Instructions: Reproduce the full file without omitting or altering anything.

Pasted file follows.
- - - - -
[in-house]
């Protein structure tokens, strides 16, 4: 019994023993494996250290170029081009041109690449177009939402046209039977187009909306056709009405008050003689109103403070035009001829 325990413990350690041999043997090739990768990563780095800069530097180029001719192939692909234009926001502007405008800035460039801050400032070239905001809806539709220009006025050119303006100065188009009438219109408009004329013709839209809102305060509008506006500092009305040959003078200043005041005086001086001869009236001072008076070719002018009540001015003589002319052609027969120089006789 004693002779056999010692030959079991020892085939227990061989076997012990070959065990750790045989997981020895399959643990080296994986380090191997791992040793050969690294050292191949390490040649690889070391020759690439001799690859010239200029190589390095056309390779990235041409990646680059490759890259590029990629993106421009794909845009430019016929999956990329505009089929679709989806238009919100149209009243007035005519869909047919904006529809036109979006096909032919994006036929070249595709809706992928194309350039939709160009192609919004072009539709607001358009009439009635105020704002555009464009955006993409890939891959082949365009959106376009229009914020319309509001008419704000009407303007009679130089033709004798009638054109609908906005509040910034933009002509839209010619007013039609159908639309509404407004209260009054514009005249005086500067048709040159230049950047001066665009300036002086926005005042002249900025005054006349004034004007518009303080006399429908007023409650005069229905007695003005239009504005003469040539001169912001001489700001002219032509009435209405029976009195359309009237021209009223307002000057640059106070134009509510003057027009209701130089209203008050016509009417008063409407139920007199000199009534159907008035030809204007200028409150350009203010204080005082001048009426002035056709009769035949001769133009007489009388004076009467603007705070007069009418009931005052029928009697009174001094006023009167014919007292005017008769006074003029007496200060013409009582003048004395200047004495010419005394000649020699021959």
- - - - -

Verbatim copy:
[in-house]
């Protein structure tokens, strides 16, 4: 019994023993494996250290170029081009041109690449177009939402046209039977187009909306056709009405008050003689109103403070035009001829 325990413990350690041999043997090739990768990563780095800069530097180029001719192939692909234009926001502007405008800035460039801050400032070239905001809806539709220009006025050119303006100065188009009438219109408009004329013709839209809102305060509008506006500092009305040959003078200043005041005086001086001869009236001072008076070719002018009540001015003589002319052609027969120089006789 004693002779056999010692030959079991020892085939227990061989076997012990070959065990750790045989997981020895399959643990080296994986380090191997791992040793050969690294050292191949390490040649690889070391020759690439001799690859010239200029190589390095056309390779990235041409990646680059490759890259590029990629993106421009794909845009430019016929999956990329505009089929679709989806238009919100149209009243007035005519869909047919904006529809036109979006096909032919994006036929070249595709809706992928194309350039939709160009192609919004072009539709607001358009009439009635105020704002555009464009955006993409890939891959082949365009959106376009229009914020319309509001008419704000009407303007009679130089033709004798009638054109609908906005509040910034933009002509839209010619007013039609159908639309509404407004209260009054514009005249005086500067048709040159230049950047001066665009300036002086926005005042002249900025005054006349004034004007518009303080006399429908007023409650005069229905007695003005239009504005003469040539001169912001001489700001002219032509009435209405029976009195359309009237021209009223307002000057640059106070134009509510003057027009209701130089209203008050016509009417008063409407139920007199000199009534159907008035030809204007200028409150350009203010204080005082001048009426002035056709009769035949001769133009007489009388004076009467603007705070007069009418009931005052029928009697009174001094006023009167014919007292005017008769006074003029007496200060013409009582003048004395200047004495010419005394000649020699021959």